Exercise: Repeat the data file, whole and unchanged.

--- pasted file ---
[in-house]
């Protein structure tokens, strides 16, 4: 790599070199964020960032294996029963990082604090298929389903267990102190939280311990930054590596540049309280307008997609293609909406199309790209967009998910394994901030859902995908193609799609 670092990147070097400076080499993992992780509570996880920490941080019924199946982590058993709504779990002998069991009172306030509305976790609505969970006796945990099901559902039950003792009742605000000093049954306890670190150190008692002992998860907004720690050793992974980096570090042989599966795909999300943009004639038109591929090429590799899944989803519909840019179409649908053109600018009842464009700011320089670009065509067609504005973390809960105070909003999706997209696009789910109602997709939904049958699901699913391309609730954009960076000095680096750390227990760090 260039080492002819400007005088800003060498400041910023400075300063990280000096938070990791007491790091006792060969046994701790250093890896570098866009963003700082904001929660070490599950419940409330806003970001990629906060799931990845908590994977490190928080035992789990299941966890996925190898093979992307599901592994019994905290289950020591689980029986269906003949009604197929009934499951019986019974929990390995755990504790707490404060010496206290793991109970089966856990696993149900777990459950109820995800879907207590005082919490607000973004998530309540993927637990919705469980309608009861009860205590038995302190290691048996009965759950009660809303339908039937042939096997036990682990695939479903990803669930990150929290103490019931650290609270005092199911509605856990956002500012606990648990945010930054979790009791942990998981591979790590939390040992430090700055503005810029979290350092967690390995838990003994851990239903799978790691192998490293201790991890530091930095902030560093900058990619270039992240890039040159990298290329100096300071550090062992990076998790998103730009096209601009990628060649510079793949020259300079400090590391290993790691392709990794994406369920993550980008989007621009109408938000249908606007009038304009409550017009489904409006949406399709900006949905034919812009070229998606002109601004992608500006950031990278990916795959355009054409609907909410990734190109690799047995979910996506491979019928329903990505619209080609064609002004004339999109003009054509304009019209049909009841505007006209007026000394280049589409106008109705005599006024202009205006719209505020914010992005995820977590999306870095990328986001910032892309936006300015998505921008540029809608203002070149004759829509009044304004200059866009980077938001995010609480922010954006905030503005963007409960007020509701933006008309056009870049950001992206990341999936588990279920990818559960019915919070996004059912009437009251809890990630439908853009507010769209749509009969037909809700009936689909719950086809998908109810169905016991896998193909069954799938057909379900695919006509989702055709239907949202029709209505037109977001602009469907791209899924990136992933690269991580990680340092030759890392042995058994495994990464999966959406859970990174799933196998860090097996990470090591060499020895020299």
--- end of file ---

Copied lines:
[in-house]
């Protein structure tokens, strides 16, 4: 790599070199964020960032294996029963990082604090298929389903267990102190939280311990930054590596540049309280307008997609293609909406199309790209967009998910394994901030859902995908193609799609 670092990147070097400076080499993992992780509570996880920490941080019924199946982590058993709504779990002998069991009172306030509305976790609505969970006796945990099901559902039950003792009742605000000093049954306890670190150190008692002992998860907004720690050793992974980096570090042989599966795909999300943009004639038109591929090429590799899944989803519909840019179409649908053109600018009842464009700011320089670009065509067609504005973390809960105070909003999706997209696009789910109602997709939904049958699901699913391309609730954009960076000095680096750390227990760090 260039080492002819400007005088800003060498400041910023400075300063990280000096938070990791007491790091006792060969046994701790250093890896570098866009963003700082904001929660070490599950419940409330806003970001990629906060799931990845908590994977490190928080035992789990299941966890996925190898093979992307599901592994019994905290289950020591689980029986269906003949009604197929009934499951019986019974929990390995755990504790707490404060010496206290793991109970089966856990696993149900777990459950109820995800879907207590005082919490607000973004998530309540993927637990919705469980309608009861009860205590038995302190290691048996009965759950009660809303339908039937042939096997036990682990695939479903990803669930990150929290103490019931650290609270005092199911509605856990956002500012606990648990945010930054979790009791942990998981591979790590939390040992430090700055503005810029979290350092967690390995838990003994851990239903799978790691192998490293201790991890530091930095902030560093900058990619270039992240890039040159990298290329100096300071550090062992990076998790998103730009096209601009990628060649510079793949020259300079400090590391290993790691392709990794994406369920993550980008989007621009109408938000249908606007009038304009409550017009489904409006949406399709900006949905034919812009070229998606002109601004992608500006950031990278990916795959355009054409609907909410990734190109690799047995979910996506491979019928329903990505619209080609064609002004004339999109003009054509304009019209049909009841505007006209007026000394280049589409106008109705005599006024202009205006719209505020914010992005995820977590999306870095990328986001910032892309936006300015998505921008540029809608203002070149004759829509009044304004200059866009980077938001995010609480922010954006905030503005963007409960007020509701933006008309056009870049950001992206990341999936588990279920990818559960019915919070996004059912009437009251809890990630439908853009507010769209749509009969037909809700009936689909719950086809998908109810169905016991896998193909069954799938057909379900695919006509989702055709239907949202029709209505037109977001602009469907791209899924990136992933690269991580990680340092030759890392042995058994495994990464999966959406859970990174799933196998860090097996990470090591060499020895020299």